Riverhead has acquired the rights to former Sleater-Kinner guitarist and "Portlandia" creator Carrie Brownstein's forthcoming "indie-rock memoir" about her life in music, the New York Times reported today. Brownstein is currently on tour with her new band, Wild Flag, and has yet to announce a title or publication date for her book.
A roundup of the best obituaries and selected writings of the hard-living Southern writer Harry Crews, who died last week at the age of 77.
In honor of small press month, which concluded on Saturday, Flavorwire asks literary insiders—i.e., editors at Graywolf, Dalkey Archive, and Two Dollar Radio, among others—to choose the twelve best indie press books.
From Apartment Therapy, fifteen writers’ bedrooms. (Virginia Woolf’s is the nicest).
The five year dispute over the estate of philanthropist and author Brooke Astor has been settled, according to the Wall Street Journal. Among the beneficiaries will be the New York Public Library (NYPL), who will recieve about $15 million.
The New York Times calls on readers to complete one of the suggested exercises in Draw It With Your Eyes Closed, Paper Monument’s new book on the art of the art assignment, which Jerry Saltz calls “a catheter to the creative self. An instant indispensable classic. An art-school in a book; and a lot cheaper.” n+1 takes on an assignemnt, hurling books and apples—among other things—out of their office window.
In the New York Times, Joel Stein has harsh words for adults who read YA lit: “The only thing more embarrassing than catching a guy on the plane looking at pornography on his computer is seeing a guy on the plane reading The Hunger Games.”
Nick Flynn talks with Guernica about the process of adapting his memoir, Another Bullshit Night in Suck City, for the big screen. The first thing they adapted is the title itself: The movie version is called Being Flynn.
At the TLS blog, David Horspool identifies one of the big book cover trends of 2012—legs—and tries to figure out what these legs mean. “Most of the legs belong to girls, and it has been suggested that if the feet are turned in, that means pathos, if not downright misery. One foot kicked up, and you can expect laughs, or at least some bitter-sweetness.”
In the name of public health, Argentine customs authorities are now required to intercept all foreign books and magazines coming into the country in order to check the lead levels in their ink.
We really enjoyed this video of translator, art critic, and literary biographer Benjamin Moser talking about "the great Clarice Lispector—the sphinx of Rio de Janeiro."
Poet and essayist Adrienne Rich has died at at her home in Santa Cruz of complications from long-term rheumatoid arthritis. Here is a 2002 profile of Rich, and a full bibliography at the Poetry Foundation.
David Foster Wallace’s The Pale King is about to be released as a paperback—with four previously unpublished scenes. PWxyz reveals what the new material is about, and what it adds to the posthumous book.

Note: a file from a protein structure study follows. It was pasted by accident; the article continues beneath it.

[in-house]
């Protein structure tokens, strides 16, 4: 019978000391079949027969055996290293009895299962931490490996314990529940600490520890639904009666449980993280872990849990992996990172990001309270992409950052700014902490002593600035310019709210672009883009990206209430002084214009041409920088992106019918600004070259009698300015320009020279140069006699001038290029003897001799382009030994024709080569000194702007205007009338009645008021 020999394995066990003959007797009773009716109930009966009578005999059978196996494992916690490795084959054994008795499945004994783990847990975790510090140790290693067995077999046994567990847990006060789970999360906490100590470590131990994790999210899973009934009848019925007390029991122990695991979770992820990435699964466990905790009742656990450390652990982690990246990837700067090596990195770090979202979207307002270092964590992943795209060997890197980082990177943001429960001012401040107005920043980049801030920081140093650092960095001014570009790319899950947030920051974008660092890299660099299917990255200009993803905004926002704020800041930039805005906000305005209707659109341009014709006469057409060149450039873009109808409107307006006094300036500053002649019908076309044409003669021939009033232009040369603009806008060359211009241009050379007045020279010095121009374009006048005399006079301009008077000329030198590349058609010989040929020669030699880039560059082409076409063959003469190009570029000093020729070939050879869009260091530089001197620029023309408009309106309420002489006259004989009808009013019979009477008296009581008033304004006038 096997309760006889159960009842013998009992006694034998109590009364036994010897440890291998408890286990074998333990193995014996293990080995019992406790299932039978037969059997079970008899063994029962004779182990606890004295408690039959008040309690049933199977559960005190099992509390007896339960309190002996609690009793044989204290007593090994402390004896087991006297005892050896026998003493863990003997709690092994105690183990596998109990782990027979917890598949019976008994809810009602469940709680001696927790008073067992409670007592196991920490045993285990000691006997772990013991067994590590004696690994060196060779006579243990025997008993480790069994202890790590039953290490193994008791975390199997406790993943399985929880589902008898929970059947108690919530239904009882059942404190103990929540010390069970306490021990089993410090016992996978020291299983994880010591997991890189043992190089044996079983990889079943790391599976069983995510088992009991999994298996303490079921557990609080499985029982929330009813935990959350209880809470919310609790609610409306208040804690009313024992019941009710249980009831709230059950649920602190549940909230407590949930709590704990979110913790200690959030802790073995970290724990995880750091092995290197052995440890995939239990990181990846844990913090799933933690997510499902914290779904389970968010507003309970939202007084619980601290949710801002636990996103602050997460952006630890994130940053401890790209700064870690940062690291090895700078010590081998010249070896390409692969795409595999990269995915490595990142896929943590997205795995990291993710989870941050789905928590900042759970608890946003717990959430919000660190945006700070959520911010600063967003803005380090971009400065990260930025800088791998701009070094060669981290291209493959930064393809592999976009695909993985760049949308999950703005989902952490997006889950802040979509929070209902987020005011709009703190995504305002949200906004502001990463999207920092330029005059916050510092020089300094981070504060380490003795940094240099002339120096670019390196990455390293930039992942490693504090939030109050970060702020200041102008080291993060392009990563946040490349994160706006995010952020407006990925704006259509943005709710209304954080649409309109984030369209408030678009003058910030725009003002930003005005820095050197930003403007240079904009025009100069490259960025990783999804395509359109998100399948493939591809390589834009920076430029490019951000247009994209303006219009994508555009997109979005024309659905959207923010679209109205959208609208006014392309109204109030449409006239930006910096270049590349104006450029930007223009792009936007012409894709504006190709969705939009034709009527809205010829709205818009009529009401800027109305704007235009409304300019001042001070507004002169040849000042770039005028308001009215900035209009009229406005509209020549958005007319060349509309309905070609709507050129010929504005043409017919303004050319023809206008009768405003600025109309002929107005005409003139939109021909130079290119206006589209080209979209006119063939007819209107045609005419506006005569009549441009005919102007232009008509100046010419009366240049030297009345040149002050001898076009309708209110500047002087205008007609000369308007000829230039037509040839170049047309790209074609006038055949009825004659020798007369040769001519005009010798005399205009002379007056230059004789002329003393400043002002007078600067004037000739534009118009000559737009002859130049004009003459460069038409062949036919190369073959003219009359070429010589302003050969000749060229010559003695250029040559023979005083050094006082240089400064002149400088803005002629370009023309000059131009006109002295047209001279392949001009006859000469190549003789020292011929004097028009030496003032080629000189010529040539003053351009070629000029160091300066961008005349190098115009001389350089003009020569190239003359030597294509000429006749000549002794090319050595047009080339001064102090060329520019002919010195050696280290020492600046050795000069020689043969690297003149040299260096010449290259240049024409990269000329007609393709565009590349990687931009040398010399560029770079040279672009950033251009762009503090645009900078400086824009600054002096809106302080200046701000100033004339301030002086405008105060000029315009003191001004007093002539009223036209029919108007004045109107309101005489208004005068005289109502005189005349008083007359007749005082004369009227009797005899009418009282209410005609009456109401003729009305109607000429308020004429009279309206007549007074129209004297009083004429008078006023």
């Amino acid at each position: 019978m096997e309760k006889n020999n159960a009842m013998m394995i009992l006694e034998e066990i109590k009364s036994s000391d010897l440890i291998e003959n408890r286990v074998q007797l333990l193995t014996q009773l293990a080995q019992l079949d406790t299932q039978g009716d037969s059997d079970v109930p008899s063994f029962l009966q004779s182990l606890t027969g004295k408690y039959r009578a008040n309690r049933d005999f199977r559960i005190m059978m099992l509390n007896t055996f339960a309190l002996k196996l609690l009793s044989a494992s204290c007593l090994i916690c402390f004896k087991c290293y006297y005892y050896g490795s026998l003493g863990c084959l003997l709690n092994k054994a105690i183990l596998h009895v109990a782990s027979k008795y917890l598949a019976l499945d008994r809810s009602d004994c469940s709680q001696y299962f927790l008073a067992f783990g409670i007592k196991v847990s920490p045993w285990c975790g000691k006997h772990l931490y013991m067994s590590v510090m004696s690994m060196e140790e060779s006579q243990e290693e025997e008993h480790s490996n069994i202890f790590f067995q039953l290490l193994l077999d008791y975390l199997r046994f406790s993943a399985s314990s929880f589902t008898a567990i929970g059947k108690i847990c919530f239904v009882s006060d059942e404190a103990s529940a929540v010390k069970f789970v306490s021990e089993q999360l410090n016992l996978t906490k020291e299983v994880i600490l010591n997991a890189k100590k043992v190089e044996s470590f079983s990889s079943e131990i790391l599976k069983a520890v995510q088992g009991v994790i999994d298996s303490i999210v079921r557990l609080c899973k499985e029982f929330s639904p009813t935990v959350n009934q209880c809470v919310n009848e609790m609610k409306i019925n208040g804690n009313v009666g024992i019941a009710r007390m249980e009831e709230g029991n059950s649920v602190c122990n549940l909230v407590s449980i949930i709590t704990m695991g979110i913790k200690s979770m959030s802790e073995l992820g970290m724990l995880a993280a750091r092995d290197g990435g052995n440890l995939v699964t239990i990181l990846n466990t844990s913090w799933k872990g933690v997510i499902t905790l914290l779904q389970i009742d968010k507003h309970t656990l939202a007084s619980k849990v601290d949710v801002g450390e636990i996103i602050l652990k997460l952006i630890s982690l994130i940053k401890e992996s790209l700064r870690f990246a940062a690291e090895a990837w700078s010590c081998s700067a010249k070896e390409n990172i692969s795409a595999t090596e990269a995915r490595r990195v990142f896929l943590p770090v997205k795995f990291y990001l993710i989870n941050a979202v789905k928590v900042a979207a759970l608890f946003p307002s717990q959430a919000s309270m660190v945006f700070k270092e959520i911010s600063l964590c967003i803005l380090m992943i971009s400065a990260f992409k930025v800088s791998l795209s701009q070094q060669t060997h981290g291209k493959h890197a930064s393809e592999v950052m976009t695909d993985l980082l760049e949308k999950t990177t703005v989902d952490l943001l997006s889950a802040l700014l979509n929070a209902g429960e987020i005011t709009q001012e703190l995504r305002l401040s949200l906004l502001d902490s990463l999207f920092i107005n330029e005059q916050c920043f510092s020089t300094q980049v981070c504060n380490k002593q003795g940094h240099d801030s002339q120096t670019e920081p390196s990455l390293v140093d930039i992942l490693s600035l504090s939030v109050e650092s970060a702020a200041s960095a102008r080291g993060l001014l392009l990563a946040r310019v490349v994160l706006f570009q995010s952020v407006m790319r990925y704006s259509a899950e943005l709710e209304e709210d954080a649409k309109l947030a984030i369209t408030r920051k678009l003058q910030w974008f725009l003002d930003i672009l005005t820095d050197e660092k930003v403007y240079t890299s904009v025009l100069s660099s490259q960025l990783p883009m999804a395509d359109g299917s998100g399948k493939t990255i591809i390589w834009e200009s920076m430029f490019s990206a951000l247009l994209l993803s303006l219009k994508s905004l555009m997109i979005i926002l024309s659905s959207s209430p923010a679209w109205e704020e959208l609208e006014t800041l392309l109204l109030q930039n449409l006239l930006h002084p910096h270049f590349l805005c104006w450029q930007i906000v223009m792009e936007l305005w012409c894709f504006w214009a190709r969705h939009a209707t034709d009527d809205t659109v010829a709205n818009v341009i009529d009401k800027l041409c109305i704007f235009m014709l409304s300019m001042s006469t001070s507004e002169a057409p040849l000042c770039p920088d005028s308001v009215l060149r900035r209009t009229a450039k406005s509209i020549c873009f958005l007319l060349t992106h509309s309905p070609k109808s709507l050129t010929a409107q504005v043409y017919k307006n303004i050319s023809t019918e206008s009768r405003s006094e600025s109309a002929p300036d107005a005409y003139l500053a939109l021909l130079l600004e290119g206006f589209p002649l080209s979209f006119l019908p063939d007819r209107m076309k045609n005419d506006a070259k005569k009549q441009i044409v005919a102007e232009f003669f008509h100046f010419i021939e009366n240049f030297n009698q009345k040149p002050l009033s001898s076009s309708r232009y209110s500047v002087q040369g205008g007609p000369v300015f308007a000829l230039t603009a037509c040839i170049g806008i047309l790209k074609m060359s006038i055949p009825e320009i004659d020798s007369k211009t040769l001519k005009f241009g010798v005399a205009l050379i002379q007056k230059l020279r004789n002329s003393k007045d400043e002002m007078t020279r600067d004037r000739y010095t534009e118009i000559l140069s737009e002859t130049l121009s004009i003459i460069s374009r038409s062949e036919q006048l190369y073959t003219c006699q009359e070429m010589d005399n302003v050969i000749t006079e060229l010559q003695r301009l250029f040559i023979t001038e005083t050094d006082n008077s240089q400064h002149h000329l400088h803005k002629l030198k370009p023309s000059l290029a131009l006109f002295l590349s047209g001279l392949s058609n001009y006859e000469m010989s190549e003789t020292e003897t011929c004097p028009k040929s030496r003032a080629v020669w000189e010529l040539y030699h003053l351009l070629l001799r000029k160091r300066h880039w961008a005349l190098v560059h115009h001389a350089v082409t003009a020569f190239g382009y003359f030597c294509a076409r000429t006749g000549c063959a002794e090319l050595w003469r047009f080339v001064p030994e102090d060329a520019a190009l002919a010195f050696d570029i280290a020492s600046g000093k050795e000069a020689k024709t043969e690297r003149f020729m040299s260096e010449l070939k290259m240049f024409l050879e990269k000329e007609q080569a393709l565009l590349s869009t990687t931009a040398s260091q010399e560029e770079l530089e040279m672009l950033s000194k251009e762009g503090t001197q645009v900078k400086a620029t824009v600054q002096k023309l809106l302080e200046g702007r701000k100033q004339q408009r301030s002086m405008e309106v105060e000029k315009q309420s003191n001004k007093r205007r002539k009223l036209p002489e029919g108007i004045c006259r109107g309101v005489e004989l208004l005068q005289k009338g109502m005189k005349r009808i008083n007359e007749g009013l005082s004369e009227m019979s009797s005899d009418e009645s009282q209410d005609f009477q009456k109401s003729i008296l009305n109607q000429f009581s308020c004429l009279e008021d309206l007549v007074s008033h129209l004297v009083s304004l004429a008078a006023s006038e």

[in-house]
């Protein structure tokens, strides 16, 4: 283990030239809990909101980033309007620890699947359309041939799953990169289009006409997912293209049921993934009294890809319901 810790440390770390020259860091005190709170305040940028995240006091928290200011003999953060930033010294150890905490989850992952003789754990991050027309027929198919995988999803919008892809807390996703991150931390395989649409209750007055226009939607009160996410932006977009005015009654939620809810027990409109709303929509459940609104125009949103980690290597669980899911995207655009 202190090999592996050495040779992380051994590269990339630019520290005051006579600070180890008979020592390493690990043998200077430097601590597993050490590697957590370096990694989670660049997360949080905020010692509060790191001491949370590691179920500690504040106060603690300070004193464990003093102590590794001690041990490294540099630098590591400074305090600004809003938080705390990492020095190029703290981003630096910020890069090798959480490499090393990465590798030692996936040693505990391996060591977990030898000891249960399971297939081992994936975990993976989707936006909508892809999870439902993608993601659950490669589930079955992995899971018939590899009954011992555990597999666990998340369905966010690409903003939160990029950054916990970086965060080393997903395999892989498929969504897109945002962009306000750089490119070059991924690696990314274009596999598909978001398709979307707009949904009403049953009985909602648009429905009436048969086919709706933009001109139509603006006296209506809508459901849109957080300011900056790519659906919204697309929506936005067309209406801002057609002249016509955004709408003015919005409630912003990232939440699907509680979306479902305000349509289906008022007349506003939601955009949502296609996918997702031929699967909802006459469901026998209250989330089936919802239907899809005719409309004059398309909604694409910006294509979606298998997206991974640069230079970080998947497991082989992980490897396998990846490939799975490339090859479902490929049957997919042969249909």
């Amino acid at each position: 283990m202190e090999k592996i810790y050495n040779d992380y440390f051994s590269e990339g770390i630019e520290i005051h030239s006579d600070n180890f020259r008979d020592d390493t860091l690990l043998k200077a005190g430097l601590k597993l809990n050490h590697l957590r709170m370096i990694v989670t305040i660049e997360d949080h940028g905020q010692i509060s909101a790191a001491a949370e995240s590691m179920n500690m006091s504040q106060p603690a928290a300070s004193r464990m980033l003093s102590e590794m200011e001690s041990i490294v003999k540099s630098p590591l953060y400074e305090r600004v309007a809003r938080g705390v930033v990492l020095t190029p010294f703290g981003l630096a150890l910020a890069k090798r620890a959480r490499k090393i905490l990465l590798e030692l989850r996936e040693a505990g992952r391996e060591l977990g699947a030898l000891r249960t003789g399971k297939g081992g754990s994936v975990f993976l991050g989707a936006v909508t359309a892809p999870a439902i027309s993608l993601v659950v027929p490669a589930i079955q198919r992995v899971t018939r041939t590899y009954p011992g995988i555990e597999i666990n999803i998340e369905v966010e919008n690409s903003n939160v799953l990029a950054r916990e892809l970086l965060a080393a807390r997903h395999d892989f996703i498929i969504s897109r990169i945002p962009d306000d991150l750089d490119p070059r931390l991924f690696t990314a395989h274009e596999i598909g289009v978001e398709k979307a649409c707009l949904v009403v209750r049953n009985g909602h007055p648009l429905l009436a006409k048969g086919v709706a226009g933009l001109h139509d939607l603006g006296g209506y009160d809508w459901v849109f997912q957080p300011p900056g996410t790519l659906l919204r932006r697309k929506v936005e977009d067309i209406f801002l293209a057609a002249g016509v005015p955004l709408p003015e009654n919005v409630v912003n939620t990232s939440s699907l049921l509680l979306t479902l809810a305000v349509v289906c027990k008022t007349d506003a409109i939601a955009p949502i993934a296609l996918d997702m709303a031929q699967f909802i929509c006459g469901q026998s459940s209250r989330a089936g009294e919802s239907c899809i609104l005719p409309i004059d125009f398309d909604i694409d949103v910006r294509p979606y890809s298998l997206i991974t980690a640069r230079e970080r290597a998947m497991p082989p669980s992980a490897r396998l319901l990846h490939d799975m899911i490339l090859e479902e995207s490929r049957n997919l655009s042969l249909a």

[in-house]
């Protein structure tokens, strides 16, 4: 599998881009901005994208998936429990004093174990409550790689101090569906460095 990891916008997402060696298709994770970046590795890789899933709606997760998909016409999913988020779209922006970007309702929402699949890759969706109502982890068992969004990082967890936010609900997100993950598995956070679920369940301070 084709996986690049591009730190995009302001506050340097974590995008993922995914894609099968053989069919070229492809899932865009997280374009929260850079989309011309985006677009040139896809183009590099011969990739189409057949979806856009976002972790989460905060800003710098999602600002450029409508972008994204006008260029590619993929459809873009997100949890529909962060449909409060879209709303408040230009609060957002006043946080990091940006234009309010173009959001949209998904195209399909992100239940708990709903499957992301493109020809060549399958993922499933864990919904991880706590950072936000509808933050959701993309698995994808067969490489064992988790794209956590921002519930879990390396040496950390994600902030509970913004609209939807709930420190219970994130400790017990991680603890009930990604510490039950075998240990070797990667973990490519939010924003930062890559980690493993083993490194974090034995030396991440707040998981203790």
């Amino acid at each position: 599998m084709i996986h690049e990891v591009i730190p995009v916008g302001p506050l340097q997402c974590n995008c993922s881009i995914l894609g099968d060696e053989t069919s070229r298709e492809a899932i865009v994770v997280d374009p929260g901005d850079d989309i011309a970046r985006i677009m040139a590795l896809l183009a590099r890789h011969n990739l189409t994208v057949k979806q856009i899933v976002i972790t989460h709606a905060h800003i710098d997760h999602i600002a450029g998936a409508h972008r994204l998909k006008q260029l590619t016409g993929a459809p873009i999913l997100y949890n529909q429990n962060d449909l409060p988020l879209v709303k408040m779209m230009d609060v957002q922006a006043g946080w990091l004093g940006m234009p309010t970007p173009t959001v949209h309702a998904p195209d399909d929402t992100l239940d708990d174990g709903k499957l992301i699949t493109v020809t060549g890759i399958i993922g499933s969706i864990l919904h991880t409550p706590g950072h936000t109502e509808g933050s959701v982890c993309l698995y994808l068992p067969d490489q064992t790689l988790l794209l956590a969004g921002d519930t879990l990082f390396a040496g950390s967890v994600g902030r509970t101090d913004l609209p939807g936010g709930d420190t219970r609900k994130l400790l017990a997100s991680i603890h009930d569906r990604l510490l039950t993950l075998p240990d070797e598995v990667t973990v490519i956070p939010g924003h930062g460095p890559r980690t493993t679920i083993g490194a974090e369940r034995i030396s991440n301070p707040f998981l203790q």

An argument over the relative merits of J. R. Tolkien versus C. S. Lewis recently erupted into a full-fledged brawl when two Ann Arbor, Michigan, men were unable to agree on which Oxford don was the better writer.
Zadie Smith’s novel On Beauty has been optioned for a movie, which will be directed by “actress turned writer slash director Kasi Lemmons.” Smith’s next novel, NW, about five residents of a Northwest London housing estate, will hit American bookstores in September.
The John F. Kennedy Library Foundation is releasing a batch of letters between Ernest Hemingway and confidant Gianfranco Ivancich. The letters were written between 1953 and 1960 during Hemingway’s travels across Cuba, Idaho, Kilimanjaro, Nairobi, Paris, and Madrid; twelve of them have never before been published. In one letter, written in Cuba in 1953, Hemingway describes having to shoot his beloved cat after he had been hit by a car, when all of a sudden, a group of tourists drove up: “I still had the rifle and I explained to them they had come at a bad time and to please understand and go away. But the rich Cadillac psycho said, ‘We have come at a most interesting time. Just in time to see the great Hemingway cry because he has to kill a cat.’” Hemingway then writes, “I humiliated him as he should be humiliated, omit details.”
With its greatest hits laid out year-by-year, The New Yorker’s new Facebook timeline is an entertaining way to browse the magazine’s history. Some favorites from the archives: George Trow’s 1978 series on record-industry mogul Ahmet Ertegun; Mark Danner’s 1993 investigation into a massacre in a Salvadoran town; and, going back to 1948, Berton Roueché’s first "Annals of Medicine" column and J.D. Salinger’s story “A Perfect Day for Bananafish.”
The Observer's Rozalia Jovanovic writes up Choire Sicha's inaugural column for Bookforum—an investigation into the life and tweets of "cultural truffle hound" and MoMA curator Klaus Biesenbach. "While Mr. Biesenbach’s celebrity obsession is not exactly news," Jovanovic writes, "Mr. Sicha does remind us that it does still make us a tad uncomfortable to see the curator at one of the world’s top institutions getting into the pit with the rest of us."
Paris Review editor Sadie Stein has become the editor of the magazine's Daily blog. Stein is replacing senior editor Deirdre Foley-Mendelssohn, who’s off to edit the books section at Harper’s. (Speaking of the Paris Review, Emma Straub is on tour with the Magnetic Fields and blogging about it for Daily.)
Has J. K. Rowling revolutionized digital bookselling? Starting this week, Harry Potter e-books will sold exclusively at Rowling’s Pottermore website—not on iTunes, or in the Amazon store. The digital books are compatible with any tablet or e-reader.
At Poetry Magazine, Ben Lerner, a poet whose novel Leaving the Atocha Station was one of our favorites of 2011, interviews Peter Gizzi about his fifth book, Threshhold Songs.
Author Maura Kelly makes a plea in The Atlantic for a return to “slow books”—books that “took some time to write and will take some time to read, but will also stay with us longer than anything else.” When she asked people on Twitter to name their favorite slow reads, Infinite Jest and Anna Karenina came out on top.